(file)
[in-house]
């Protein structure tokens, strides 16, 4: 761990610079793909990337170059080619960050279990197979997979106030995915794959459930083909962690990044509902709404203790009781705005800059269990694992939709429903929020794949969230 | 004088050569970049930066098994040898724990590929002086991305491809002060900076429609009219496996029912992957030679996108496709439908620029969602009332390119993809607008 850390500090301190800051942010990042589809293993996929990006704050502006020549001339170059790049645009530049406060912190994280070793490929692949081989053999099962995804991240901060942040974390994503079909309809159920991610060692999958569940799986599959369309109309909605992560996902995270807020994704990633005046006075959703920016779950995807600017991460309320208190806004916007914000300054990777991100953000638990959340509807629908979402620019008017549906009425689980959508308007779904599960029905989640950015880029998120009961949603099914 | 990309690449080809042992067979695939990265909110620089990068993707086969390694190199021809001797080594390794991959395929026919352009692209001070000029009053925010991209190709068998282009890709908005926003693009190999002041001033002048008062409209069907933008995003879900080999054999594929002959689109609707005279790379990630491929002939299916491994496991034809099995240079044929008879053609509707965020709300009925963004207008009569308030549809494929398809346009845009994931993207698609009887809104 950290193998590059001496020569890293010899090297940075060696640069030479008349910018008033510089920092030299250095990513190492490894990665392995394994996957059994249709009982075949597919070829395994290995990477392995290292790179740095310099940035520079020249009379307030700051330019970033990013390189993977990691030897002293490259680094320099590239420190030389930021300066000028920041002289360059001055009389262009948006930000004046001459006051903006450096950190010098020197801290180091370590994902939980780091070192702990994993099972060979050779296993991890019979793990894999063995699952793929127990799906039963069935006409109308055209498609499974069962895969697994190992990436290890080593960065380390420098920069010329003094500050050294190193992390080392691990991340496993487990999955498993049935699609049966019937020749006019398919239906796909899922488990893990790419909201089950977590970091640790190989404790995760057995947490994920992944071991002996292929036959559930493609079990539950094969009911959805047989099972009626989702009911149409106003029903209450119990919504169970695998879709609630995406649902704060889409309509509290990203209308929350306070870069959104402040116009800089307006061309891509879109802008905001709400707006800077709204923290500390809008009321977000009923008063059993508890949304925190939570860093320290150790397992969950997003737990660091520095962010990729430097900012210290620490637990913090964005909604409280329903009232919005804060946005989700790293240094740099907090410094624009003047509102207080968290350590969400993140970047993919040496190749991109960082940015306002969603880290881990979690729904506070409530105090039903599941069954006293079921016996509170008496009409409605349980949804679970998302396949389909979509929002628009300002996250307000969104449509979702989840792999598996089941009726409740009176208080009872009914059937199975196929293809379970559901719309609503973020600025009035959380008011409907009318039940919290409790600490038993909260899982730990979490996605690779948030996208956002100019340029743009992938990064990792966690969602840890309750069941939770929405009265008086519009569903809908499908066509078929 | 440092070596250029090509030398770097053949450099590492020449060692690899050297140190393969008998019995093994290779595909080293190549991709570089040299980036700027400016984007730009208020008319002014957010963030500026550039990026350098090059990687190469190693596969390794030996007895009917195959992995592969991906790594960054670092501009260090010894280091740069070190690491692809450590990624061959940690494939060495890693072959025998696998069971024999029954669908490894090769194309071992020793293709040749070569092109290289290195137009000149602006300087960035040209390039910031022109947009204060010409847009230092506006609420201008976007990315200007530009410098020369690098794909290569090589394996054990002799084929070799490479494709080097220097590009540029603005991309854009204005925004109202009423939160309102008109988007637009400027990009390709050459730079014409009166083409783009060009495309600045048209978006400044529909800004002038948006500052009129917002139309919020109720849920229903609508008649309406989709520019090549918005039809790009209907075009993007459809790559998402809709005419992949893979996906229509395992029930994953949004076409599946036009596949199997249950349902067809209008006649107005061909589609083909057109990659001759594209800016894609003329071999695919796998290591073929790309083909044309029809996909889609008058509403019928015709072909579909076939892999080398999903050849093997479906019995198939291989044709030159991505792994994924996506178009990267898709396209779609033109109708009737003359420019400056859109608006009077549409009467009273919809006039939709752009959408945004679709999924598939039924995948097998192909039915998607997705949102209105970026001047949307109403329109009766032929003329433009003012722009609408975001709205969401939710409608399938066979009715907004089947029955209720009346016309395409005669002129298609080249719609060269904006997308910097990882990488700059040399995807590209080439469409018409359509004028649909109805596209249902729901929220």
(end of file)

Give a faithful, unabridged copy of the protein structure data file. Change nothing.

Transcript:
[in-house]
């Protein structure tokens, strides 16, 4: 761990610079793909990337170059080619960050279990197979997979106030995915794959459930083909962690990044509902709404203790009781705005800059269990694992939709429903929020794949969230 | 004088050569970049930066098994040898724990590929002086991305491809002060900076429609009219496996029912992957030679996108496709439908620029969602009332390119993809607008 850390500090301190800051942010990042589809293993996929990006704050502006020549001339170059790049645009530049406060912190994280070793490929692949081989053999099962995804991240901060942040974390994503079909309809159920991610060692999958569940799986599959369309109309909605992560996902995270807020994704990633005046006075959703920016779950995807600017991460309320208190806004916007914000300054990777991100953000638990959340509807629908979402620019008017549906009425689980959508308007779904599960029905989640950015880029998120009961949603099914 | 990309690449080809042992067979695939990265909110620089990068993707086969390694190199021809001797080594390794991959395929026919352009692209001070000029009053925010991209190709068998282009890709908005926003693009190999002041001033002048008062409209069907933008995003879900080999054999594929002959689109609707005279790379990630491929002939299916491994496991034809099995240079044929008879053609509707965020709300009925963004207008009569308030549809494929398809346009845009994931993207698609009887809104 950290193998590059001496020569890293010899090297940075060696640069030479008349910018008033510089920092030299250095990513190492490894990665392995394994996957059994249709009982075949597919070829395994290995990477392995290292790179740095310099940035520079020249009379307030700051330019970033990013390189993977990691030897002293490259680094320099590239420190030389930021300066000028920041002289360059001055009389262009948006930000004046001459006051903006450096950190010098020197801290180091370590994902939980780091070192702990994993099972060979050779296993991890019979793990894999063995699952793929127990799906039963069935006409109308055209498609499974069962895969697994190992990436290890080593960065380390420098920069010329003094500050050294190193992390080392691990991340496993487990999955498993049935699609049966019937020749006019398919239906796909899922488990893990790419909201089950977590970091640790190989404790995760057995947490994920992944071991002996292929036959559930493609079990539950094969009911959805047989099972009626989702009911149409106003029903209450119990919504169970695998879709609630995406649902704060889409309509509290990203209308929350306070870069959104402040116009800089307006061309891509879109802008905001709400707006800077709204923290500390809008009321977000009923008063059993508890949304925190939570860093320290150790397992969950997003737990660091520095962010990729430097900012210290620490637990913090964005909604409280329903009232919005804060946005989700790293240094740099907090410094624009003047509102207080968290350590969400993140970047993919040496190749991109960082940015306002969603880290881990979690729904506070409530105090039903599941069954006293079921016996509170008496009409409605349980949804679970998302396949389909979509929002628009300002996250307000969104449509979702989840792999598996089941009726409740009176208080009872009914059937199975196929293809379970559901719309609503973020600025009035959380008011409907009318039940919290409790600490038993909260899982730990979490996605690779948030996208956002100019340029743009992938990064990792966690969602840890309750069941939770929405009265008086519009569903809908499908066509078929 | 440092070596250029090509030398770097053949450099590492020449060692690899050297140190393969008998019995093994290779595909080293190549991709570089040299980036700027400016984007730009208020008319002014957010963030500026550039990026350098090059990687190469190693596969390794030996007895009917195959992995592969991906790594960054670092501009260090010894280091740069070190690491692809450590990624061959940690494939060495890693072959025998696998069971024999029954669908490894090769194309071992020793293709040749070569092109290289290195137009000149602006300087960035040209390039910031022109947009204060010409847009230092506006609420201008976007990315200007530009410098020369690098794909290569090589394996054990002799084929070799490479494709080097220097590009540029603005991309854009204005925004109202009423939160309102008109988007637009400027990009390709050459730079014409009166083409783009060009495309600045048209978006400044529909800004002038948006500052009129917002139309919020109720849920229903609508008649309406989709520019090549918005039809790009209907075009993007459809790559998402809709005419992949893979996906229509395992029930994953949004076409599946036009596949199997249950349902067809209008006649107005061909589609083909057109990659001759594209800016894609003329071999695919796998290591073929790309083909044309029809996909889609008058509403019928015709072909579909076939892999080398999903050849093997479906019995198939291989044709030159991505792994994924996506178009990267898709396209779609033109109708009737003359420019400056859109608006009077549409009467009273919809006039939709752009959408945004679709999924598939039924995948097998192909039915998607997705949102209105970026001047949307109403329109009766032929003329433009003012722009609408975001709205969401939710409608399938066979009715907004089947029955209720009346016309395409005669002129298609080249719609060269904006997308910097990882990488700059040399995807590209080439469409018409359509004028649909109805596209249902729901929220």